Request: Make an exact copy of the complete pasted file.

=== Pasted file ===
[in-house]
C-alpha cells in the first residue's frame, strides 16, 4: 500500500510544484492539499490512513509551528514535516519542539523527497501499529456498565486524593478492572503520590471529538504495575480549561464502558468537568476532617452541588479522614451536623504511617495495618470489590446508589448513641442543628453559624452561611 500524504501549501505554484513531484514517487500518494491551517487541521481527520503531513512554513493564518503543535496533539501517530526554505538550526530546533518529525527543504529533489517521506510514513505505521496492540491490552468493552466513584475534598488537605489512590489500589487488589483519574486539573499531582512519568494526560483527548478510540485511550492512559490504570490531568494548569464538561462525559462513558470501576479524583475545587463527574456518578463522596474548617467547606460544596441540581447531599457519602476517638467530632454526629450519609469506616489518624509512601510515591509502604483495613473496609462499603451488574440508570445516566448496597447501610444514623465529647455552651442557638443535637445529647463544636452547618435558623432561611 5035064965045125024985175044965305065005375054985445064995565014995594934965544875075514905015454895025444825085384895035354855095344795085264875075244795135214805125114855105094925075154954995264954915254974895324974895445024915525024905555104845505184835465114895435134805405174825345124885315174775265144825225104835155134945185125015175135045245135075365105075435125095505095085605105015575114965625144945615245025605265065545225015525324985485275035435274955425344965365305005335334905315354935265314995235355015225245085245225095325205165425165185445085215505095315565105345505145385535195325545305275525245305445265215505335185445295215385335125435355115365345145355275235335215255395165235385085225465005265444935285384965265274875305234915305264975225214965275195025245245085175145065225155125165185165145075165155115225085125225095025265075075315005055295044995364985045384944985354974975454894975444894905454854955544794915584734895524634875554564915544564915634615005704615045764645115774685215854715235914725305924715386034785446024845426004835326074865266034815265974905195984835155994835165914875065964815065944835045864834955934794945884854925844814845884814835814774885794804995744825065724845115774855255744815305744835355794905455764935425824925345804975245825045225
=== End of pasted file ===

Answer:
[in-house]
C-alpha cells in the first residue's frame, strides 16, 4: 500500500510544484492539499490512513509551528514535516519542539523527497501499529456498565486524593478492572503520590471529538504495575480549561464502558468537568476532617452541588479522614451536623504511617495495618470489590446508589448513641442543628453559624452561611 500524504501549501505554484513531484514517487500518494491551517487541521481527520503531513512554513493564518503543535496533539501517530526554505538550526530546533518529525527543504529533489517521506510514513505505521496492540491490552468493552466513584475534598488537605489512590489500589487488589483519574486539573499531582512519568494526560483527548478510540485511550492512559490504570490531568494548569464538561462525559462513558470501576479524583475545587463527574456518578463522596474548617467547606460544596441540581447531599457519602476517638467530632454526629450519609469506616489518624509512601510515591509502604483495613473496609462499603451488574440508570445516566448496597447501610444514623465529647455552651442557638443535637445529647463544636452547618435558623432561611 5035064965045125024985175044965305065005375054985445064995565014995594934965544875075514905015454895025444825085384895035354855095344795085264875075244795135214805125114855105094925075154954995264954915254974895324974895445024915525024905555104845505184835465114895435134805405174825345124885315174775265144825225104835155134945185125015175135045245135075365105075435125095505095085605105015575114965625144945615245025605265065545225015525324985485275035435274955425344965365305005335334905315354935265314995235355015225245085245225095325205165425165185445085215505095315565105345505145385535195325545305275525245305445265215505335185445295215385335125435355115365345145355275235335215255395165235385085225465005265444935285384965265274875305234915305264975225214965275195025245245085175145065225155125165185165145075165155115225085125225095025265075075315005055295044995364985045384944985354974975454894975444894905454854955544794915584734895524634875554564915544564915634615005704615045764645115774685215854715235914725305924715386034785446024845426004835326074865266034815265974905195984835155994835165914875065964815065944835045864834955934794945884854925844814845884814835814774885794804995744825065724845115774855255744815305744835355794905455764935425824925345804975245825045225